Janet Pearlman

Living in the Stream of Yes

On the Path of Self Mastery


Road to Pink Hills, 2014

Road to Pink Hills, 24 x 30, $525

Can we support ourselves on the path to more clarity and happiness? We can practice this adage: “Things are Always Going Well for Me.” as we adventure our daily lives.

The human nervous system grows new neural pathways in the brain—gradually. We all learn bit by bit. We can accept the pace at which we change with understanding and good humor.

Below is an account from one person’s journey on the road of self-mastery. In the incident described below Madeline watches herself play out

acculturated habits of thought, shifts and has a chance to see the miraculous unfold.

This protagonist wished she would pivot faster. M began to behave as she often had, noticed her fear and self-judgment starting to root. Then Madeline began some new thoughts, ones where she thought well of herself and calmed her reactions.  LET SOME TIME PASS. Voila! What was wanted appeared!

The story begins with Madeline feeling more and more beautiful. Heck, she is complimented regularly in her online dating interactions. With the focus on the good flowing, M experienced surprise glances in the mirror where she gaped in wonder at her own visage. How can this be? Apparently I have been beautiful! Who Knew? Wow 😊

Unexpectedly a friend brought her a gift reflecting her lovely visage: a beautiful red cashmere scarf with black pom poms. Discovered in a consignment shop, this item sported a designer label and felt ooey-gooey soft.

Immediately Madeline started to wear her new neck-wear often.  Get dressed to leave, return, get dressed to leave, return. On many days she threw on  her outwear, then pulled it off when home. The item thrown in a pile. M flowed through her life, enjoying.

After several days she noticed she no longer found her new treasure in the pile of stuff. Where was that wrapping?

Our star could not find it easily. Look here, look there. Run to another room, rummage. Part of her knew she needed to chill out and trust herself to find it (Recommended action😊). But no M kept thinking about it. Imagining scenarios of where it was laid. Yes, she became obsessed, fueled by an old message,”I am bad to lose a valuable.”

What could she do? Our heroine soothed herself. Her habit of reviewing “Where is it? Where could I have mislaid it”  played in her head in varying intensity, intermittently. She began to say, “I owned it only one week. Obviously, my bright future is not contingent on this winter-wear! If I lost it, I remain a sterling person of good character. Let’s make it alright that I cannot find this thing.”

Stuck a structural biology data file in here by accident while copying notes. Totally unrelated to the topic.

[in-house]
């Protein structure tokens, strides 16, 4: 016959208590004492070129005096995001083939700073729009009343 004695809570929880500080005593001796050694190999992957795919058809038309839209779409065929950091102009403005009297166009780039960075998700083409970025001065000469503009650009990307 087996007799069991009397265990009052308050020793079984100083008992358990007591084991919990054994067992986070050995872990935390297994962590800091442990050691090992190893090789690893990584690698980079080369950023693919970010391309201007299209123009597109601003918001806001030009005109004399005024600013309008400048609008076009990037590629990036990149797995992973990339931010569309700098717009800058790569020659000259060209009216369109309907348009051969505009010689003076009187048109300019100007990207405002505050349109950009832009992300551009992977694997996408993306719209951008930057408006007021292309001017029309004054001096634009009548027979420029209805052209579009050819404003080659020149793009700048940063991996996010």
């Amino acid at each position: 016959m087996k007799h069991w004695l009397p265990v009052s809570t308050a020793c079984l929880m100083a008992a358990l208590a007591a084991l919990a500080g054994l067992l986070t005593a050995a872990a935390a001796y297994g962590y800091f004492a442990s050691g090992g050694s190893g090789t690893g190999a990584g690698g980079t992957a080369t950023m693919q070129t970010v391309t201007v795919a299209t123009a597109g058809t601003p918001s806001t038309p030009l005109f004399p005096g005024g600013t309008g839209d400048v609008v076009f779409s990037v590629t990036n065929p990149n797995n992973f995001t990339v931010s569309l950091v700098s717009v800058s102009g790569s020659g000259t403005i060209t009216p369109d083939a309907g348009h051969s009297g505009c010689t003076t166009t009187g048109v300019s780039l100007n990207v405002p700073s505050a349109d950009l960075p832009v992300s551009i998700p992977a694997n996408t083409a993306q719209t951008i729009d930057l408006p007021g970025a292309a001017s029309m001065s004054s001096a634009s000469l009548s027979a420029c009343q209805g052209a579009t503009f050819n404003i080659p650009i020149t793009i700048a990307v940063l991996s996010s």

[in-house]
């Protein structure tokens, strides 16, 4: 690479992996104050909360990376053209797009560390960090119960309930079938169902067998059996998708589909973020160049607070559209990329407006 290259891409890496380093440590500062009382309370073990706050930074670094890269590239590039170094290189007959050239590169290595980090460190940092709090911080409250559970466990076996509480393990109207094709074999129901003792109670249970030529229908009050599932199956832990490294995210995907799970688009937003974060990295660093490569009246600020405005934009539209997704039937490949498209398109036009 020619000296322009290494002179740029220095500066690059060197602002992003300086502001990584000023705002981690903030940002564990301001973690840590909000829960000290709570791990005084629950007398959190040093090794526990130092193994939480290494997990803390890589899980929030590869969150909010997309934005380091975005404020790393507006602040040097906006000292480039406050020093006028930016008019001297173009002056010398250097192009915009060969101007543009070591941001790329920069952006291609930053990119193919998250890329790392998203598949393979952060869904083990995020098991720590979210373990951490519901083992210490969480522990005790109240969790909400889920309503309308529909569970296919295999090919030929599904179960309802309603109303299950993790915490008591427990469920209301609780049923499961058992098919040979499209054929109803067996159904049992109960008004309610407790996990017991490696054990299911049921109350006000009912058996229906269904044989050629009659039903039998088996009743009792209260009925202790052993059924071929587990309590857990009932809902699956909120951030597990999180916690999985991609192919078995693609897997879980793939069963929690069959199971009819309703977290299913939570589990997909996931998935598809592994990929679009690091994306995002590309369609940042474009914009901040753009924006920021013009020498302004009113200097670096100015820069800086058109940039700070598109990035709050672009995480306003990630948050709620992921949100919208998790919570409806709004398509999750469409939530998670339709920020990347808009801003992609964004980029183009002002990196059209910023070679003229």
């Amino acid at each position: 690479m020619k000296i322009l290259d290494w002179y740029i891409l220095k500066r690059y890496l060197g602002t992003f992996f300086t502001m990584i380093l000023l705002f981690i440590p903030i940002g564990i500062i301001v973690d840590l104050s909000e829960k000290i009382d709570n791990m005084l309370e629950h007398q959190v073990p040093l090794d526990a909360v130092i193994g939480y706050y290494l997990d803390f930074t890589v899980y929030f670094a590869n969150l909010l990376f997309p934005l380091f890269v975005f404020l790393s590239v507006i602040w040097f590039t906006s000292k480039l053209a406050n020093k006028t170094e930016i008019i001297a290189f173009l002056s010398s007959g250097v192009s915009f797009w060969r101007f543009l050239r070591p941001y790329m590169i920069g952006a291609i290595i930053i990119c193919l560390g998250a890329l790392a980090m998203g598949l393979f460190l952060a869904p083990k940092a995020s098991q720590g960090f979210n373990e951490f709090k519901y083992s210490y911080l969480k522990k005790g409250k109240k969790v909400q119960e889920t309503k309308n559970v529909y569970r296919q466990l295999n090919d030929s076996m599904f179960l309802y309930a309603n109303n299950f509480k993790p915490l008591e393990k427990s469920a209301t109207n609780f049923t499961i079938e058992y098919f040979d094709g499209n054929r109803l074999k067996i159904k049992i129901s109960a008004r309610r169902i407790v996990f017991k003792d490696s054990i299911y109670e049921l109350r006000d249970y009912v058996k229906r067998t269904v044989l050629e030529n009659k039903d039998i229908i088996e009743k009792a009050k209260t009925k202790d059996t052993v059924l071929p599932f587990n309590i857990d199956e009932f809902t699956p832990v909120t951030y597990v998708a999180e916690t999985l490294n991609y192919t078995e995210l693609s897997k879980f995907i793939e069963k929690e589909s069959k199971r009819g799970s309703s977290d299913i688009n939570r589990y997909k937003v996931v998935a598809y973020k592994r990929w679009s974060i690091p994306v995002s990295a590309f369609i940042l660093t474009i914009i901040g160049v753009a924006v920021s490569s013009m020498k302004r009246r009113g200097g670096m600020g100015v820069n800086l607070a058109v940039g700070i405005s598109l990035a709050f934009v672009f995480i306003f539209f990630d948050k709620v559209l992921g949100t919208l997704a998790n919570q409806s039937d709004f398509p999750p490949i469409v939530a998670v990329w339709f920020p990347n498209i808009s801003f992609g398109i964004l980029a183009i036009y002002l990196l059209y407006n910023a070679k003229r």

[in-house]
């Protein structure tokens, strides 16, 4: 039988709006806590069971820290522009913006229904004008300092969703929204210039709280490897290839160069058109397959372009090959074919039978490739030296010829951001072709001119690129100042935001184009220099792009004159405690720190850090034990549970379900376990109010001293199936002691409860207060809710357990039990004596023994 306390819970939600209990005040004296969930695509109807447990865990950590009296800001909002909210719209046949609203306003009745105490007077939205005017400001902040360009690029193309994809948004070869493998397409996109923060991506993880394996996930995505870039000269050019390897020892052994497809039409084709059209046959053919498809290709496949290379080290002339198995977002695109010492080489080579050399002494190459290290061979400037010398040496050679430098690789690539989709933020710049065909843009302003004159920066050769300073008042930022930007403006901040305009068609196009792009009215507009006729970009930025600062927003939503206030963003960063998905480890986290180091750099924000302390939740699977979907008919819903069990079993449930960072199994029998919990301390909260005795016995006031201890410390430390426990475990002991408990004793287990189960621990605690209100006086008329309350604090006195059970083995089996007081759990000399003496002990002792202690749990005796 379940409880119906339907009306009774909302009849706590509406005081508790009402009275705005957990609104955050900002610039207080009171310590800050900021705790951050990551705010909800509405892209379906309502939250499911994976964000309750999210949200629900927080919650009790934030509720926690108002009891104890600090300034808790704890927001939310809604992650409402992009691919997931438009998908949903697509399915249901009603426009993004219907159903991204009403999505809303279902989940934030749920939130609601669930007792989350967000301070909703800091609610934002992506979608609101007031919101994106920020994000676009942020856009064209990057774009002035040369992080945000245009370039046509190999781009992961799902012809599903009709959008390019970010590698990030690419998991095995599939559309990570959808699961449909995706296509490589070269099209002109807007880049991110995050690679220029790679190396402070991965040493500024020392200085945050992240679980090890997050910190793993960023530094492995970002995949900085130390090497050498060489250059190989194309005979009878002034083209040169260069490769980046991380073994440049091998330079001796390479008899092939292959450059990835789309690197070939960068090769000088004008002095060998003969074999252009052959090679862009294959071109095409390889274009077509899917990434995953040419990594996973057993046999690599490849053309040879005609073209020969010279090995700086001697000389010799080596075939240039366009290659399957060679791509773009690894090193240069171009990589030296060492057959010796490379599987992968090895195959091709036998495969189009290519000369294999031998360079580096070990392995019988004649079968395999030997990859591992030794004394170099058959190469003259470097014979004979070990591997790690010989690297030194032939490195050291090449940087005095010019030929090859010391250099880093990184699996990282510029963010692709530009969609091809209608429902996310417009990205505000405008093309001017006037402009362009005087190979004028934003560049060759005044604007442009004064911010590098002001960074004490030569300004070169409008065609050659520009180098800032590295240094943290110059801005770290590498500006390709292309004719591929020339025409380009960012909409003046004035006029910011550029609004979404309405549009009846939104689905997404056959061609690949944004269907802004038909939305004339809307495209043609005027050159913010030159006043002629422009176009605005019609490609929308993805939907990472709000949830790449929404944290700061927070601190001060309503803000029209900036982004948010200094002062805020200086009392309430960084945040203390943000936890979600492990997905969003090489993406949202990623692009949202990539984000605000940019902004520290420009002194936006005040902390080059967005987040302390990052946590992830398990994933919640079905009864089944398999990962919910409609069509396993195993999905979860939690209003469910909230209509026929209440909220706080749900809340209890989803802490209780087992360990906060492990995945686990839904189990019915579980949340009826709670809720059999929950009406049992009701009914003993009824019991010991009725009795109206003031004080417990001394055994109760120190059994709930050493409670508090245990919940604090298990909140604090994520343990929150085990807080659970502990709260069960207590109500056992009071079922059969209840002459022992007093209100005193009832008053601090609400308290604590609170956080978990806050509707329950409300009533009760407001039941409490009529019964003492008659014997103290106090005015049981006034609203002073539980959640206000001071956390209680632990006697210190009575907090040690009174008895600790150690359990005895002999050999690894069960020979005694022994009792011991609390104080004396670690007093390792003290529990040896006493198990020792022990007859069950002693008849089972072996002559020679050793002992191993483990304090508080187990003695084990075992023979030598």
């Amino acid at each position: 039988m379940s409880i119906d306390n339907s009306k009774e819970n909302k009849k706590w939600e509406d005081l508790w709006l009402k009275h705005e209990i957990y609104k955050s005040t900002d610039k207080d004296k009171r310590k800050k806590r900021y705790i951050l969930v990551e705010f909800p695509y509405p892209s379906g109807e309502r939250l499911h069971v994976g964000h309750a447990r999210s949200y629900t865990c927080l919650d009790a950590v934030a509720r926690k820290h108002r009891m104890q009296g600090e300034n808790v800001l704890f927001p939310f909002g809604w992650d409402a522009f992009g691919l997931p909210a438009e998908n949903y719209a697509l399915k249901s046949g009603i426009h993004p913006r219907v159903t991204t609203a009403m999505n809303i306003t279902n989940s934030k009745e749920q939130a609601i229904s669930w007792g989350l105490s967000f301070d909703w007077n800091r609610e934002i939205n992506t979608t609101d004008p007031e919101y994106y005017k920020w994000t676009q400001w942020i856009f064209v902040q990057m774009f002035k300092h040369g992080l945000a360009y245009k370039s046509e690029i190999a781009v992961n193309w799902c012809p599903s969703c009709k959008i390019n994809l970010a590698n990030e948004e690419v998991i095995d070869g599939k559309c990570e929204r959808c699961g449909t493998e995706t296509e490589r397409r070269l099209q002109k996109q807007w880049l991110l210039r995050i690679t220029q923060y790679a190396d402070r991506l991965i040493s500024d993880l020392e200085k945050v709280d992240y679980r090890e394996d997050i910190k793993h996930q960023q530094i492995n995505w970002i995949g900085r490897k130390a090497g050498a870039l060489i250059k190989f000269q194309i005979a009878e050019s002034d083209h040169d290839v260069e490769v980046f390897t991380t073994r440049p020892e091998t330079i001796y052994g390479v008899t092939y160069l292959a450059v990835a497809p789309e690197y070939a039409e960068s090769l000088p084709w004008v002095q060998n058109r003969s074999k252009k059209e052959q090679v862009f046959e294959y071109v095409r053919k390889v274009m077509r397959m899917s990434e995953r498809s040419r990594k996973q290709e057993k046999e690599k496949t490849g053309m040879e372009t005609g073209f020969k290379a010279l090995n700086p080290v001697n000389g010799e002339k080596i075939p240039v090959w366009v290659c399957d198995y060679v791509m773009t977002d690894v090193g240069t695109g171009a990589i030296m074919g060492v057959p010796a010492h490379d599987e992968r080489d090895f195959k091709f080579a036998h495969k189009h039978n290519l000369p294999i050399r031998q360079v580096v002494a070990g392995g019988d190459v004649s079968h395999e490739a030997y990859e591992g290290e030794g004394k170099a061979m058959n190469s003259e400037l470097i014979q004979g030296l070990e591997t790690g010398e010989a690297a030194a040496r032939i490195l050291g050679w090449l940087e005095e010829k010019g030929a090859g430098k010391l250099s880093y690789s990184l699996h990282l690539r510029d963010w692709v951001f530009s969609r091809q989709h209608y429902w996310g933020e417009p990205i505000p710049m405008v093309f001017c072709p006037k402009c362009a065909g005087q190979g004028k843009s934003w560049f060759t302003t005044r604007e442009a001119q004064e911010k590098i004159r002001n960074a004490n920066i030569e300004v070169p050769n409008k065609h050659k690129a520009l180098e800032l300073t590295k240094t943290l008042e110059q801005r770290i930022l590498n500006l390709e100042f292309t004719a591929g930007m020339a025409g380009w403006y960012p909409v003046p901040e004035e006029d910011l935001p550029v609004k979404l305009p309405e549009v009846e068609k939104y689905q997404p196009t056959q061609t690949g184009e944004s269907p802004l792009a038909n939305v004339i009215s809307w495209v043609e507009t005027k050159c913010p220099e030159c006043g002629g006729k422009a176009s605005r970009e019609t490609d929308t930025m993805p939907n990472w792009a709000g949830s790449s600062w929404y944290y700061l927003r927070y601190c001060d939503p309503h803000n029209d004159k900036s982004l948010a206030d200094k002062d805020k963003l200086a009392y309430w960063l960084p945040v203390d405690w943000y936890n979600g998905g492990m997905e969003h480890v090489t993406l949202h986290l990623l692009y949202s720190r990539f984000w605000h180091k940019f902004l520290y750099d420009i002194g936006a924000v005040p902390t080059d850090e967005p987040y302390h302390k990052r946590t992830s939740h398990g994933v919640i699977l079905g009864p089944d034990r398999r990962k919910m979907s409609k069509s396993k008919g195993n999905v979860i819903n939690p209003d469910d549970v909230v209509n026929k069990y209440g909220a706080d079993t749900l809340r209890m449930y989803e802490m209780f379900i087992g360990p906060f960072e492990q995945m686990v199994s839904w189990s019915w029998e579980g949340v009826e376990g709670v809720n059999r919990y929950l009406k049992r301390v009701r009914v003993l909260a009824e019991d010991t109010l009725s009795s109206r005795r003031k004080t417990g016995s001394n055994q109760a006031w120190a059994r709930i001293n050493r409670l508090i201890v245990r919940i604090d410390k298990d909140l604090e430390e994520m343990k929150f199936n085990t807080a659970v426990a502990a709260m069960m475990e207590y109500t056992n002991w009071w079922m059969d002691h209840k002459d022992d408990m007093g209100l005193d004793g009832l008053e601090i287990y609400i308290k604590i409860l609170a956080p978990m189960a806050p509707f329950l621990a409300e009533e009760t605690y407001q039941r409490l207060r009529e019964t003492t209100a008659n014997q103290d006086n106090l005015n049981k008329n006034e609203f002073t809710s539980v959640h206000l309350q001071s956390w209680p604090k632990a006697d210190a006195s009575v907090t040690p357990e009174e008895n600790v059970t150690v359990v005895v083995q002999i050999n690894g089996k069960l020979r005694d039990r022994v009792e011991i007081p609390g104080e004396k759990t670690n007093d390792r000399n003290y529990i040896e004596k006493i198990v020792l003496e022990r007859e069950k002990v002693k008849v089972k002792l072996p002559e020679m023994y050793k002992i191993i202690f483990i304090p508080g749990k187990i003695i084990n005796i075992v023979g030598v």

Shame, fear—yes they had influence. “Yes,I may have made a mistake here, But I can accept myself if I lost something beautiful. Of course my beauty is not dependent on owning this piece of clothing.”

After years of inner focus, Madeline had resilience toward Goodness. She knew herself as competent and as beautiful! YAY!

Breathing, breathing. After three days, M went into her art room for some reason and there under a chair in the corner, she spied black pom poms.  OMG! She had accepted the loss of it, loved herself anyway and there it was. What a miracle to find it! This dear woman realized she had created the whole drama. And it was great to be reunited with this lovely present.

Take Aways for Madeline and Readers.

She thought:

  1. I can get obsessed with finding a lost possession. With that focus, I become temporarily blind to relaxing, self love, and other possibilities.
  2. I accept the process of growth. I am learning what my habits are and how I catch myself and pivot.
  3. As I notice what habits of thought are running, I reach for a shift more easily.
  4. I change these formulations bit by bit, taking the time it takes.
  5. Great reference point: that scarf was beautiful and now it feels miraculous to own it. I can lose it and I can manifest its finding! Pretty cool”

Let’s share our journey of self-discovery and growth. We love the inspiration! Want to comment? Please do!

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